by Steve Klepetar
Nets and Night
This must be what they mean
by nets and night
how boats rock as tide pulls out
how voices flicker and carry
in shimmering pools
how eagles wait for salmon
on the hungry shore.
This must be the body’s
time, the time of salt and wind,
the way waiting takes shape—
indigo shadows, and ice
white falls tumbling into sea,
the way whale song lubricates air
and earth feels ancient as breath
and streams and rain and pebbly shore.
“Everybody who’s anybody longs to be a tree—or ride one, hair blown to froth.”
A man turns to see his small son dangling
from the branches of a bay tree. Gravity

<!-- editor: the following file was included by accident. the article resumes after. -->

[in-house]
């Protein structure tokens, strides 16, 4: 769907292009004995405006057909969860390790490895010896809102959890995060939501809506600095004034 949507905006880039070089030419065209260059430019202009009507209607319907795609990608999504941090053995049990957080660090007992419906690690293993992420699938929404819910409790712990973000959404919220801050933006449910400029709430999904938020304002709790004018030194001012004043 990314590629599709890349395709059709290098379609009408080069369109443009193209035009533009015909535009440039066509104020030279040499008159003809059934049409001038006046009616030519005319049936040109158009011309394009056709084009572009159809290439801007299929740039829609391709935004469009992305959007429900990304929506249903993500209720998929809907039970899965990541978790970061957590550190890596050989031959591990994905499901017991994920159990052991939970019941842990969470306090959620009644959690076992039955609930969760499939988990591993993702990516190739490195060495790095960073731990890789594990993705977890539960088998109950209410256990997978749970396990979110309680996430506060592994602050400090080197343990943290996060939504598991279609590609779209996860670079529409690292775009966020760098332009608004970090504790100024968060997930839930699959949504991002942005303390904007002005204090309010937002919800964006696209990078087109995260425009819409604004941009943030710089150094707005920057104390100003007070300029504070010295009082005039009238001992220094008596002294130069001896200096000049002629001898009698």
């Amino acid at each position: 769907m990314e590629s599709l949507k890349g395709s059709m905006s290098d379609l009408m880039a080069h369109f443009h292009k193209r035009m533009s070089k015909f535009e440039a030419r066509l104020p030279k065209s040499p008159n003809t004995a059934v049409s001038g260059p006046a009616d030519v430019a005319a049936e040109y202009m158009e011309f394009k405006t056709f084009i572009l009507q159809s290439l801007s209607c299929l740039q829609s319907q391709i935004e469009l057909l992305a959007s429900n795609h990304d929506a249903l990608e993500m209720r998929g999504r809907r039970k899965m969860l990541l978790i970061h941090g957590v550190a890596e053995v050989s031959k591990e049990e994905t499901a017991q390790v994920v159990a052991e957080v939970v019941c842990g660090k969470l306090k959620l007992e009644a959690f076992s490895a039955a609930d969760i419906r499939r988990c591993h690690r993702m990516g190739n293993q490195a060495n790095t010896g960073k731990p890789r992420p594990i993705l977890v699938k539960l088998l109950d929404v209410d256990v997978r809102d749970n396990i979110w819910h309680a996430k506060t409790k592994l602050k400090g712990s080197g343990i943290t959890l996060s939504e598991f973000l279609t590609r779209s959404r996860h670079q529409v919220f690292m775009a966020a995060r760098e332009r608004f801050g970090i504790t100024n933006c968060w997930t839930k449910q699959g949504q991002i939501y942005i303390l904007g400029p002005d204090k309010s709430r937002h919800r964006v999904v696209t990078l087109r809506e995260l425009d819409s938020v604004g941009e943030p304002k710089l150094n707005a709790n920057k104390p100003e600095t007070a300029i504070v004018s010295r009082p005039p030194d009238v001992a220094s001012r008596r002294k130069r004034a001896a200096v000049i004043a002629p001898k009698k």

tugs at the boy, but he grins from his perch,
spearhead leaves framing a moon-pale face.
Rider in that green spray, he leans
into wind as roots tear from grasping earth.
He is cloud-bourn, racing across summer
sky, scattering a flight of crows
whose harsh cries rake all earthbound ears.
Steve Klepetar’s work has appeared worldwide, in such journals as Boston Literary Magazine, Deep Water, Expound, The Muse: India, Red River Review, Snakeskin, Voices Israel, Ygdrasil, and many others. Several of his poems have been nominated for Best of the Net and the Pushcart Prize (including three in 2015). Recent collections include Speaking to the Field Mice (Sweatshoppe Publications), My Son Writes a Report on the Warsaw Ghetto (Flutter Press) and Return of the Bride of Frankenstein (Kind of a Hurricane Press).